“Dealing with Damaged Relationships”

Categories: In the Bulletin

Over the last few months, our Wednesday classes have been covering the book of Acts. About six weeks ago we were in chapter 15.36-41, and covered the section where Paul and Barnabas go their separate ways after a sharp disagreement over John Mark. Relationships, among brothers, are not always smooth. Let’s examine the text, observing the principle characters and a couple of key points:

Mark - disappointed. Mark had withdrawn from them once before. Why is not stated, but everyone has disappointed and been disappointed. Everyone has not “been there,” when needed and expected.

Barnabas - good intentions. Despite Mark’s failing, his cousin wanted to bring him along. Is this Barnabas giving Mark a second chance? Knowing Barnabas, his intentions were good regardless if what he proposed was wrong or right.

Paul - insisted. The wording in Acts 15.38 means that Paul did not think it was wise to take John Mark along. Is this Paul holding Mark to his own high standard? Is Paul being unforgiving, forgetting that Jesus gave him a second chance?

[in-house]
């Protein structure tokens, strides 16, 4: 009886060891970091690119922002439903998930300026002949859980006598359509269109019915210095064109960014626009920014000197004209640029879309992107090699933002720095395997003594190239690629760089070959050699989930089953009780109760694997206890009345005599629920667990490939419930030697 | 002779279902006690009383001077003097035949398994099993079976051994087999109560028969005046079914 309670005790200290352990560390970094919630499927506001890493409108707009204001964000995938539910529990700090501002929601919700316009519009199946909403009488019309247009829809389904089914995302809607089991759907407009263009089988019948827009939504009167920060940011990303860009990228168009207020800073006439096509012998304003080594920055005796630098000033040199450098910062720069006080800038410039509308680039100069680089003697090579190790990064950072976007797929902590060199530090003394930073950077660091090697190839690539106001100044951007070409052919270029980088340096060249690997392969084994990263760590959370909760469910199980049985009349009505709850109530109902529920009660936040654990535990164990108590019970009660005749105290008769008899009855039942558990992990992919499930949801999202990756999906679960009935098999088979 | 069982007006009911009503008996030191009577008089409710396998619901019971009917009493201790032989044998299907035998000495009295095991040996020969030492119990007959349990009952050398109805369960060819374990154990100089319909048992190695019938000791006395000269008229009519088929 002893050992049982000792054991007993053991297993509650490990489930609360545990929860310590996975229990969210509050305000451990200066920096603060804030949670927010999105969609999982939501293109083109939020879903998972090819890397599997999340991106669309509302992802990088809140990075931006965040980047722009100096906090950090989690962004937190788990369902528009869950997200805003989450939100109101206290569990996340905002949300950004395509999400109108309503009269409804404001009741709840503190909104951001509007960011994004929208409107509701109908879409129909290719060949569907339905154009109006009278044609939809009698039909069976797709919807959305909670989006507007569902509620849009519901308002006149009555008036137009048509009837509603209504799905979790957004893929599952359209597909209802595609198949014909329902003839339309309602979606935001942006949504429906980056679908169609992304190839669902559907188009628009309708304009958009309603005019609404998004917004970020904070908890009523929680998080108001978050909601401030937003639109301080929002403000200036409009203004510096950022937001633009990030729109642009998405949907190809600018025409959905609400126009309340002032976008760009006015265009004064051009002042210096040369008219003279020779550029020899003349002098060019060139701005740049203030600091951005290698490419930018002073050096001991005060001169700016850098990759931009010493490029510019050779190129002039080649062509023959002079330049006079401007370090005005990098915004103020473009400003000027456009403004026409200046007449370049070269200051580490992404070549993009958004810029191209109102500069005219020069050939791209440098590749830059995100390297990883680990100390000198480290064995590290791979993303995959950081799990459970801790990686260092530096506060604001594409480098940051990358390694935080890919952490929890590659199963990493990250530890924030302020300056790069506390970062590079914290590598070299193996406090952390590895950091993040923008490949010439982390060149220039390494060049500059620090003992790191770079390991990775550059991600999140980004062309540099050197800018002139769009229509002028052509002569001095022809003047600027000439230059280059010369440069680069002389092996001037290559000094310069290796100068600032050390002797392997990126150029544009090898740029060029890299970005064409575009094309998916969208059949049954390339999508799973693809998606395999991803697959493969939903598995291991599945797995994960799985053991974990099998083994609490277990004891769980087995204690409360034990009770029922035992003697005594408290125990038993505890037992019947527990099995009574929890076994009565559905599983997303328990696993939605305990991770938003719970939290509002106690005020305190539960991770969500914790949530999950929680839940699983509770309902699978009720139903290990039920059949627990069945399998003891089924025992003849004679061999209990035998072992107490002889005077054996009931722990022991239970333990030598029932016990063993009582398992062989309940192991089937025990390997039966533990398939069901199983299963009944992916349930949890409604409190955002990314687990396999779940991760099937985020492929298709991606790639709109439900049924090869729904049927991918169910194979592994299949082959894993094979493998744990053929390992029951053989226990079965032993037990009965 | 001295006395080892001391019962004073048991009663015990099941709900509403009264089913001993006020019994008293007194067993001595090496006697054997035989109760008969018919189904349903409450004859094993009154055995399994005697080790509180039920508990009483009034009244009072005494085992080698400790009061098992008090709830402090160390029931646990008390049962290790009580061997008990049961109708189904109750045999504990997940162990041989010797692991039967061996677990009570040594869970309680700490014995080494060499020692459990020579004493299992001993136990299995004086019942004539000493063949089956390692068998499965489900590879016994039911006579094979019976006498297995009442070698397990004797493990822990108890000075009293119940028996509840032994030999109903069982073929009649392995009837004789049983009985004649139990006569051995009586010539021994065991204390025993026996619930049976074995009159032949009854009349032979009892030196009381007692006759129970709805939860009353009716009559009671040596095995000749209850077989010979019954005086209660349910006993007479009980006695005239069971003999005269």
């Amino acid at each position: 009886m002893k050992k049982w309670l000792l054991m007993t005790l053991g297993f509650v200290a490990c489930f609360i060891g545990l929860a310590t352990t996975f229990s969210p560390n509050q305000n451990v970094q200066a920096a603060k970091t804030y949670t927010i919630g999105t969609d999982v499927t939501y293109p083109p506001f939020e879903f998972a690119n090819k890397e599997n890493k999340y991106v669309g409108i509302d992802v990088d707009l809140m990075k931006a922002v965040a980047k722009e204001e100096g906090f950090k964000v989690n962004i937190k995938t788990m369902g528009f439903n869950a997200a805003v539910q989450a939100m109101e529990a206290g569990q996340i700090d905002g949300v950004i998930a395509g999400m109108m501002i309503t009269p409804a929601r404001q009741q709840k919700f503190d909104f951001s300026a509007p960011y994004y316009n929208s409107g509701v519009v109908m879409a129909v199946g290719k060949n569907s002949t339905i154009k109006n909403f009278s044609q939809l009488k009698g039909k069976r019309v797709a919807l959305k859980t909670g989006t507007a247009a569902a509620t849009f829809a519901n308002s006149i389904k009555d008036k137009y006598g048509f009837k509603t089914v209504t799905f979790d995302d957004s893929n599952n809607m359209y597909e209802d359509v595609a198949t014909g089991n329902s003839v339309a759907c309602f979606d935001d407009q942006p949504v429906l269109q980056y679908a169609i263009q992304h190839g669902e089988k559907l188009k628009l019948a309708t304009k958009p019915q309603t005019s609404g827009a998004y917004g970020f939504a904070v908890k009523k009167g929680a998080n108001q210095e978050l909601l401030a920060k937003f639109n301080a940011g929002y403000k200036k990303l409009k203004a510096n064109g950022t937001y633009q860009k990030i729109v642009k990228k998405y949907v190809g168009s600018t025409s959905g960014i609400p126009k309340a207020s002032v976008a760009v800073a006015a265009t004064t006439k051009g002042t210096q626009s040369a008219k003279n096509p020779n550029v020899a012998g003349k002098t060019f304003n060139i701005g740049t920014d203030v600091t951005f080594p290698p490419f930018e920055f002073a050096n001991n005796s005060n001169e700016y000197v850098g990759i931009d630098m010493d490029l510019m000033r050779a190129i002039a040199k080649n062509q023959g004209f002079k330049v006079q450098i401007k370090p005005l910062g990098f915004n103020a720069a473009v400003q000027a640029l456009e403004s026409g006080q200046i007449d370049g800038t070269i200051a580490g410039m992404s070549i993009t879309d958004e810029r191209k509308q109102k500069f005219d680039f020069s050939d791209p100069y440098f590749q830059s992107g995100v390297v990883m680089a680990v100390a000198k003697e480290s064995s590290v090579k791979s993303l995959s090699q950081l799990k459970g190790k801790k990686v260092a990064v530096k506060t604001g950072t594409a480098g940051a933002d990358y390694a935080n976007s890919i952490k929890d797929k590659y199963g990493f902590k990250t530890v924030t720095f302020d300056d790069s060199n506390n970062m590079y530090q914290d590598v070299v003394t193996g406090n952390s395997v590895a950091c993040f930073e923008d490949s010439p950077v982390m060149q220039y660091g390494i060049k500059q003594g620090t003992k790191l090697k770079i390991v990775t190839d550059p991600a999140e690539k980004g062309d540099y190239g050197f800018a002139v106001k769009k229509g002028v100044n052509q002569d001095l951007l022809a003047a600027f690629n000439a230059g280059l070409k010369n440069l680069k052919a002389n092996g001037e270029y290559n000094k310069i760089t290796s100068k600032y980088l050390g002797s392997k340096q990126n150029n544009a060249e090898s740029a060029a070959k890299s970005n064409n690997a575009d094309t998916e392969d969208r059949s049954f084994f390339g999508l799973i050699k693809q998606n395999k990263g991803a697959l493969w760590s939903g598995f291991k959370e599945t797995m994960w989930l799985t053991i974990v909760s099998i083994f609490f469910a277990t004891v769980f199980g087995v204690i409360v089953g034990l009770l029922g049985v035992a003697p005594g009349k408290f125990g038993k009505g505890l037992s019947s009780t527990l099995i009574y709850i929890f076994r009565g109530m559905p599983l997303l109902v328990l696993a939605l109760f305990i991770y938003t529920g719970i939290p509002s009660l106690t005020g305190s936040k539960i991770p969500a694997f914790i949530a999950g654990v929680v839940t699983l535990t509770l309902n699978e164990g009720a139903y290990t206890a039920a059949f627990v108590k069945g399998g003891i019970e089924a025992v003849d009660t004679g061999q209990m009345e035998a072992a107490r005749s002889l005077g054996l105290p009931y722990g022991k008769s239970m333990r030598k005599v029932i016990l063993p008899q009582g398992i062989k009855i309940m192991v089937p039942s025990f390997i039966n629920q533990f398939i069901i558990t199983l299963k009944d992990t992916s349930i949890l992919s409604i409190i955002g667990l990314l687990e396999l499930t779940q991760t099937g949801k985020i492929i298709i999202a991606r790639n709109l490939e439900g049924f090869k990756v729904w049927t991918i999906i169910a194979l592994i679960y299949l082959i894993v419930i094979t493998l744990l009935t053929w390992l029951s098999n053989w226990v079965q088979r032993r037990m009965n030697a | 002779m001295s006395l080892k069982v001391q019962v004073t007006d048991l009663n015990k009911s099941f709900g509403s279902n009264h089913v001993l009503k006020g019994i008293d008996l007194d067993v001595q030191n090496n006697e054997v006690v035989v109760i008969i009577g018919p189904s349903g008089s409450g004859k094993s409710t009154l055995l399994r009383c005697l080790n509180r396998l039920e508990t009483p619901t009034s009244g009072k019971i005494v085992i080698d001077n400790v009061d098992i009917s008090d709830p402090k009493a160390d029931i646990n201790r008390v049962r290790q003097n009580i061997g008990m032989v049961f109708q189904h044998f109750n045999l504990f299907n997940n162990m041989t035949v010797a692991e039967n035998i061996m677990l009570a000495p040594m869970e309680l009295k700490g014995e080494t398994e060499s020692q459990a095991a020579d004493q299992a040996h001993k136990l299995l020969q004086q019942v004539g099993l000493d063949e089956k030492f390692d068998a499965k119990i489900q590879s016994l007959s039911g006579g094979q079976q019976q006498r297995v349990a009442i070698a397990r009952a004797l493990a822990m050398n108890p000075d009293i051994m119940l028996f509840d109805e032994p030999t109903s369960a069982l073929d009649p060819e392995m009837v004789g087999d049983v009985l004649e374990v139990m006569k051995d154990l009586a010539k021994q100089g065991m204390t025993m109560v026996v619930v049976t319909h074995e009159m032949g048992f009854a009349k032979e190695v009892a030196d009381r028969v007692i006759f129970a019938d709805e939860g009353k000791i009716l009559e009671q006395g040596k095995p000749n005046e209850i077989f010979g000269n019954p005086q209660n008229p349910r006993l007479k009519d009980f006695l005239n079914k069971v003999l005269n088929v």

Separation - contention came because these two friends could not agree. What is good is that both men continued to do good even if it meant doing it without the other. Nevertheless, division is always regrettable.

Healing - Paul and Mark healed their riff, 1 Timothy 4.11, where Paul said that Mark was useful to him in ministry. Mark wound up being the person who wrote the second gospel account.

What lessons do we learn? My preaching friend, Perry Hall, observes:

  1. As outsiders, we don’t always have all the facts, so we need to be leery of taking sides.
  2. Even if someone close to us shirks their responsibility, it does not mean we should.
  3. Past failures do not predetermine future success.
  4. Forgiveness is the key to healing all separations.
  5. Our God is one who gives second chances, and so should we.

— Matthew Allen